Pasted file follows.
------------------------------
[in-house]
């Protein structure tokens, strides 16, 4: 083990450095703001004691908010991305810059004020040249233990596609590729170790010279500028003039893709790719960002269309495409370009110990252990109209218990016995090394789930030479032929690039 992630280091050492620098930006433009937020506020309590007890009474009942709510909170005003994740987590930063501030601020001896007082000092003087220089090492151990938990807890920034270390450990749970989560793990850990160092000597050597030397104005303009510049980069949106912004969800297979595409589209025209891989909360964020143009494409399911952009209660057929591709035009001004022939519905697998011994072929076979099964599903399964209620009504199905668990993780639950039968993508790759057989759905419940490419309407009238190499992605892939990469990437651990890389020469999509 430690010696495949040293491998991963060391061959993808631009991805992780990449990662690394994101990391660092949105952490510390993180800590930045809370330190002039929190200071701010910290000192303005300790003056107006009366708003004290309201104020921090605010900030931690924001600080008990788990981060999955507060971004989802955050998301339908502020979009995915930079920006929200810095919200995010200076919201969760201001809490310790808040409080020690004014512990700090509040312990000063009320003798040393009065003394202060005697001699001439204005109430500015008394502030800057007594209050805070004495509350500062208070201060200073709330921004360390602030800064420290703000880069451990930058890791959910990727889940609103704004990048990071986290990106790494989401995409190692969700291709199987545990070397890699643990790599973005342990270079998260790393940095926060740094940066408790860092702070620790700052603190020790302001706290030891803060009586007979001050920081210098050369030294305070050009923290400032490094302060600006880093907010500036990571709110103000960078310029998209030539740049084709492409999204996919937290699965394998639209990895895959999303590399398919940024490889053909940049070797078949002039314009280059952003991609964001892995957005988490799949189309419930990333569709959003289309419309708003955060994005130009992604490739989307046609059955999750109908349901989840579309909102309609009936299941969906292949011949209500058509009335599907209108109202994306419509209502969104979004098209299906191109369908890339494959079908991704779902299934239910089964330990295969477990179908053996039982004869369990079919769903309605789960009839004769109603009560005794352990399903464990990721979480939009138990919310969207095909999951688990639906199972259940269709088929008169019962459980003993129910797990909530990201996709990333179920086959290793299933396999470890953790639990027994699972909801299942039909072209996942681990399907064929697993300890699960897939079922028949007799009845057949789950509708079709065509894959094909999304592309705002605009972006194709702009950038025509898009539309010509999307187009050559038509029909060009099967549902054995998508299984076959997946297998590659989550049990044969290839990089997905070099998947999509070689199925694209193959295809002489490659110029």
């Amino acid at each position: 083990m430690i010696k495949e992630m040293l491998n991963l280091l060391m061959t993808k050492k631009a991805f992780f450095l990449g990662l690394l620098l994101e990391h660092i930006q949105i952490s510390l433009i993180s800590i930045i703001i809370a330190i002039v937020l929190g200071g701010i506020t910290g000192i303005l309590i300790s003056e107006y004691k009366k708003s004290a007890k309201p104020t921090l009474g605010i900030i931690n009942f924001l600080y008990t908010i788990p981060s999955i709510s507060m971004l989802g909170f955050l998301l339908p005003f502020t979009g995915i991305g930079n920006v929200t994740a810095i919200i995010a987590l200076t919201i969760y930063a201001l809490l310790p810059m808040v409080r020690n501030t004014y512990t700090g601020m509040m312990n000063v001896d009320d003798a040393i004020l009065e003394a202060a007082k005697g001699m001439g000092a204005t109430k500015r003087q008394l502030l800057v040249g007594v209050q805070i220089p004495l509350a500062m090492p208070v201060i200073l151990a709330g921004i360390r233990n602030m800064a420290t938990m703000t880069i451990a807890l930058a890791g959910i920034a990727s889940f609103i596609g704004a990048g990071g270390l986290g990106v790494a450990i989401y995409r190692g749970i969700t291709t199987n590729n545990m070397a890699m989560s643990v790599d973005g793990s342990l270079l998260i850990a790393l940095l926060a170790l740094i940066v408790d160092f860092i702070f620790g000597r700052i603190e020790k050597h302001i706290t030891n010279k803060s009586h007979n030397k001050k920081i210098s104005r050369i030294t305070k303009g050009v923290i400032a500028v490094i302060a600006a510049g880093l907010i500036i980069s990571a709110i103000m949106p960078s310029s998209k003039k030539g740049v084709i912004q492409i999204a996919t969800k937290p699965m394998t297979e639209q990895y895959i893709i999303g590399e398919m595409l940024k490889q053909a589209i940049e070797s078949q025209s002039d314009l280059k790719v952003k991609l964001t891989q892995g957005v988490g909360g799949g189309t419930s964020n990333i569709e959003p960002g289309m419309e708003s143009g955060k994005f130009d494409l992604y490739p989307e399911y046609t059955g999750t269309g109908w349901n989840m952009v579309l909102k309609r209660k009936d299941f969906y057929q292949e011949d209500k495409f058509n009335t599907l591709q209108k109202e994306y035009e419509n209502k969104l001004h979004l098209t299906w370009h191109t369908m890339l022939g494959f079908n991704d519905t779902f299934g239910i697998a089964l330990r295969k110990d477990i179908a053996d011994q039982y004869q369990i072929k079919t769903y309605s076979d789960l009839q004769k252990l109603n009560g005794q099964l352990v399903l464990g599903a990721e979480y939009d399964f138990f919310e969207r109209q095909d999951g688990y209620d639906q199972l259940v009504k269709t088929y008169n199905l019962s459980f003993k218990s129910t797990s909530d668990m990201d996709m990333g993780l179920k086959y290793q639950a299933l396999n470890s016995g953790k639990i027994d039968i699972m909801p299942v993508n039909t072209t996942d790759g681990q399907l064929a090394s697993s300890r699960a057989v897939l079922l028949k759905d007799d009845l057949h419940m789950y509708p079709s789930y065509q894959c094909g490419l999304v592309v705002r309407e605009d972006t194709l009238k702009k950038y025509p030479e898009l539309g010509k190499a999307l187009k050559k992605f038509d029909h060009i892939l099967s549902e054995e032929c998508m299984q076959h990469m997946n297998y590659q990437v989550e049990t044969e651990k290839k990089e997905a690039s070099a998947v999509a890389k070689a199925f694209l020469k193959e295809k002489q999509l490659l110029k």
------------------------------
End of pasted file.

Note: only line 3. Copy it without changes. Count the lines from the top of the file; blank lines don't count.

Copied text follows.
């Amino acid at each position: 083990m430690i010696k495949e992630m040293l491998n991963l280091l060391m061959t993808k050492k631009a991805f992780f450095l990449g990662l690394l620098l994101e990391h660092i930006q949105i952490s510390l433009i993180s800590i930045i703001i809370a330190i002039v937020l929190g200071g701010i506020t910290g000192i303005l309590i300790s003056e107006y004691k009366k708003s004290a007890k309201p104020t921090l009474g605010i900030i931690n009942f924001l600080y008990t908010i788990p981060s999955i709510s507060m971004l989802g909170f955050l998301l339908p005003f502020t979009g995915i991305g930079n920006v929200t994740a810095i919200i995010a987590l200076t919201i969760y930063a201001l809490l310790p810059m808040v409080r020690n501030t004014y512990t700090g601020m509040m312990n000063v001896d009320d003798a040393i004020l009065e003394a202060a007082k005697g001699m001439g000092a204005t109430k500015r003087q008394l502030l800057v040249g007594v209050q805070i220089p004495l509350a500062m090492p208070v201060i200073l151990a709330g921004i360390r233990n602030m800064a420290t938990m703000t880069i451990a807890l930058a890791g959910i920034a990727s889940f609103i596609g704004a990048g990071g270390l986290g990106v790494a450990i989401y995409r190692g749970i969700t291709t199987n590729n545990m070397a890699m989560s643990v790599d973005g793990s342990l270079l998260i850990a790393l940095l926060a170790l740094i940066v408790d160092f860092i702070f620790g000597r700052i603190e020790k050597h302001i706290t030891n010279k803060s009586h007979n030397k001050k920081i210098s104005r050369i030294t305070k303009g050009v923290i400032a500028v490094i302060a600006a510049g880093l907010i500036i980069s990571a709110i103000m949106p960078s310029s998209k003039k030539g740049v084709i912004q492409i999204a996919t969800k937290p699965m394998t297979e639209q990895y895959i893709i999303g590399e398919m595409l940024k490889q053909a589209i940049e070797s078949q025209s002039d314009l280059k790719v952003k991609l964001t891989q892995g957005v988490g909360g799949g189309t419930s964020n990333i569709e959003p960002g289309m419309e708003s143009g955060k994005f130009d494409l992604y490739p989307e399911y046609t059955g999750t269309g109908w349901n989840m952009v579309l909102k309609r209660k009936d299941f969906y057929q292949e011949d209500k495409f058509n009335t599907l591709q209108k109202e994306y035009e419509n209502k969104l001004h979004l098209t299906w370009h191109t369908m890339l022939g494959f079908n991704d519905t779902f299934g239910i697998a089964l330990r295969k110990d477990i179908a053996d011994q039982y004869q369990i072929k079919t769903y309605s076979d789960l009839q004769k252990l109603n009560g005794q099964l352990v399903l464990g599903a990721e979480y939009d399964f138990f919310e969207r109209q095909d999951g688990y209620d639906q199972l259940v009504k269709t088929y008169n199905l019962s459980f003993k218990s129910t797990s909530d668990m990201d996709m990333g993780l179920k086959y290793q639950a299933l396999n470890s016995g953790k639990i027994d039968i699972m909801p299942v993508n039909t072209t996942d790759g681990q399907l064929a090394s697993s300890r699960a057989v897939l079922l028949k759905d007799d009845l057949h419940m789950y509708p079709s789930y065509q894959c094909g490419l999304v592309v705002r309407e605009d972006t194709l009238k702009k950038y025509p030479e898009l539309g010509k190499a999307l187009k050559k992605f038509d029909h060009i892939l099967s549902e054995e032929c998508m299984q076959h990469m997946n297998y590659q990437v989550e049990t044969e651990k290839k990089e997905a690039s070099a998947v999509a890389k070689a199925f694209l020469k193959e295809k002489q999509l490659l110029k």